The Liberal document “Plan for Northern Ontario” has a lot of mining content.   The OMA’s paper calls for “balancing conservation and development targets” and the establishment of a target for new mines in Ontario to demonstrate a commitment to the future success of the industry.  The Liberal platform says “at least six mines are reopening and four new mines are expected to open by the end of 2012 and we’ll open at least eight new mines in the next 10 years.” 

The OMA would like to see an engaged Ontario government working with the federal government, industry and First Nations to cut approval and permitting time lines in half.   While the Progressive Conservatives and NDP have supported permitting improvements, the Liberals have said “we’ll also work to ensure the federal government is at the table for Northern communities and First Nations in planning for smart development of the Ring of Fire.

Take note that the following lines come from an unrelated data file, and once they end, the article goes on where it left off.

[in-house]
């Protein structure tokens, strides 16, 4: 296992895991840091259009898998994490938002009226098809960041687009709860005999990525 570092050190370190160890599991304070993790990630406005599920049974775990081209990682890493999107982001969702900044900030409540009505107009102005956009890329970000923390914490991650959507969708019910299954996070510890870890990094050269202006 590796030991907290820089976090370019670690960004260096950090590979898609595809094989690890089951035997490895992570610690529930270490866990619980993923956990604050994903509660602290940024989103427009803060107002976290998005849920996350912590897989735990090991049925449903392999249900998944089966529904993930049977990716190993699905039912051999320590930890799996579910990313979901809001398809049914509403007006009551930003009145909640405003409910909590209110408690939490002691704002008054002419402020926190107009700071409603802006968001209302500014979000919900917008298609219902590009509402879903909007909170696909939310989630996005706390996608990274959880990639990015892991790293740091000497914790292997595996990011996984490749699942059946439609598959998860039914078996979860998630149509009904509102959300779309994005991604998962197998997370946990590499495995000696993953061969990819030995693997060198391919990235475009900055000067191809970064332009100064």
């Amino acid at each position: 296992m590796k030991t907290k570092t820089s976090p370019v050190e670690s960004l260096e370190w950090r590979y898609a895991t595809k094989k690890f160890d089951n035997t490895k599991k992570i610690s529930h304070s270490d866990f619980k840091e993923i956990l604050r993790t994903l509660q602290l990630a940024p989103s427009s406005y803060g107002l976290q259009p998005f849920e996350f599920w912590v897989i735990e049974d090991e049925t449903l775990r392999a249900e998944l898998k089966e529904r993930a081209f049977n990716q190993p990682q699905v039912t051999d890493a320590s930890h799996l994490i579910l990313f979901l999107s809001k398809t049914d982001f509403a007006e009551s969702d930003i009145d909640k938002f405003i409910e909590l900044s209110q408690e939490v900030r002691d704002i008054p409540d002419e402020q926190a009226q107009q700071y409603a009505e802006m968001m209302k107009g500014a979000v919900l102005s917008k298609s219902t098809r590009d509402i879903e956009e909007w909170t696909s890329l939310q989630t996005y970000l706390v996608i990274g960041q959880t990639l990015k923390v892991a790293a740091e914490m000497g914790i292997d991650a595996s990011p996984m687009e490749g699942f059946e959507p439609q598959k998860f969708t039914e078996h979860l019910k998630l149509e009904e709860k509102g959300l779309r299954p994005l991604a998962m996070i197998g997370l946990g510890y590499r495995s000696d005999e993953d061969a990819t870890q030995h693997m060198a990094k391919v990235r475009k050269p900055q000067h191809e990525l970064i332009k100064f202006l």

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For resource value, reject the helicopter model [Vale/Voisey Bay] – by Jim Stanford (Globe and Mail – May 30, 2011)

The Globe and Mail is Canada’s national newspaper with the second largest broadsheet circulation in the country. It has enormous impact and influence on Canada’s political and business elite as well as the rest of the country’s print, radio and television media.

Jim Stanford is an economist with the Canadian Auto Workers union.

Natural resources are increasingly central to Canada’s economic trajectory. Our challenge is to maximize the positive spinoffs from resource developments, while minimizing the economic and environmental costs. In that regard, imagine two extreme cases: one in which resource projects generate diversified and lasting benefits, and one in which they do not.

Consider the negative case first. Suppose a resource is discovered in a remote northern location. Using helicopters, a foreign-owned company flies in necessary capital equipment and supplies, even labour. The resource is transported to global markets, also using helicopters. The profits are exported to the foreign owner, and much of the spending on tools, supplies and specialized workers also leaves the country (since these have been imported). Canada’s GDP is boosted for a while (until the resource runs out), but much of that wealth never “touches down” here.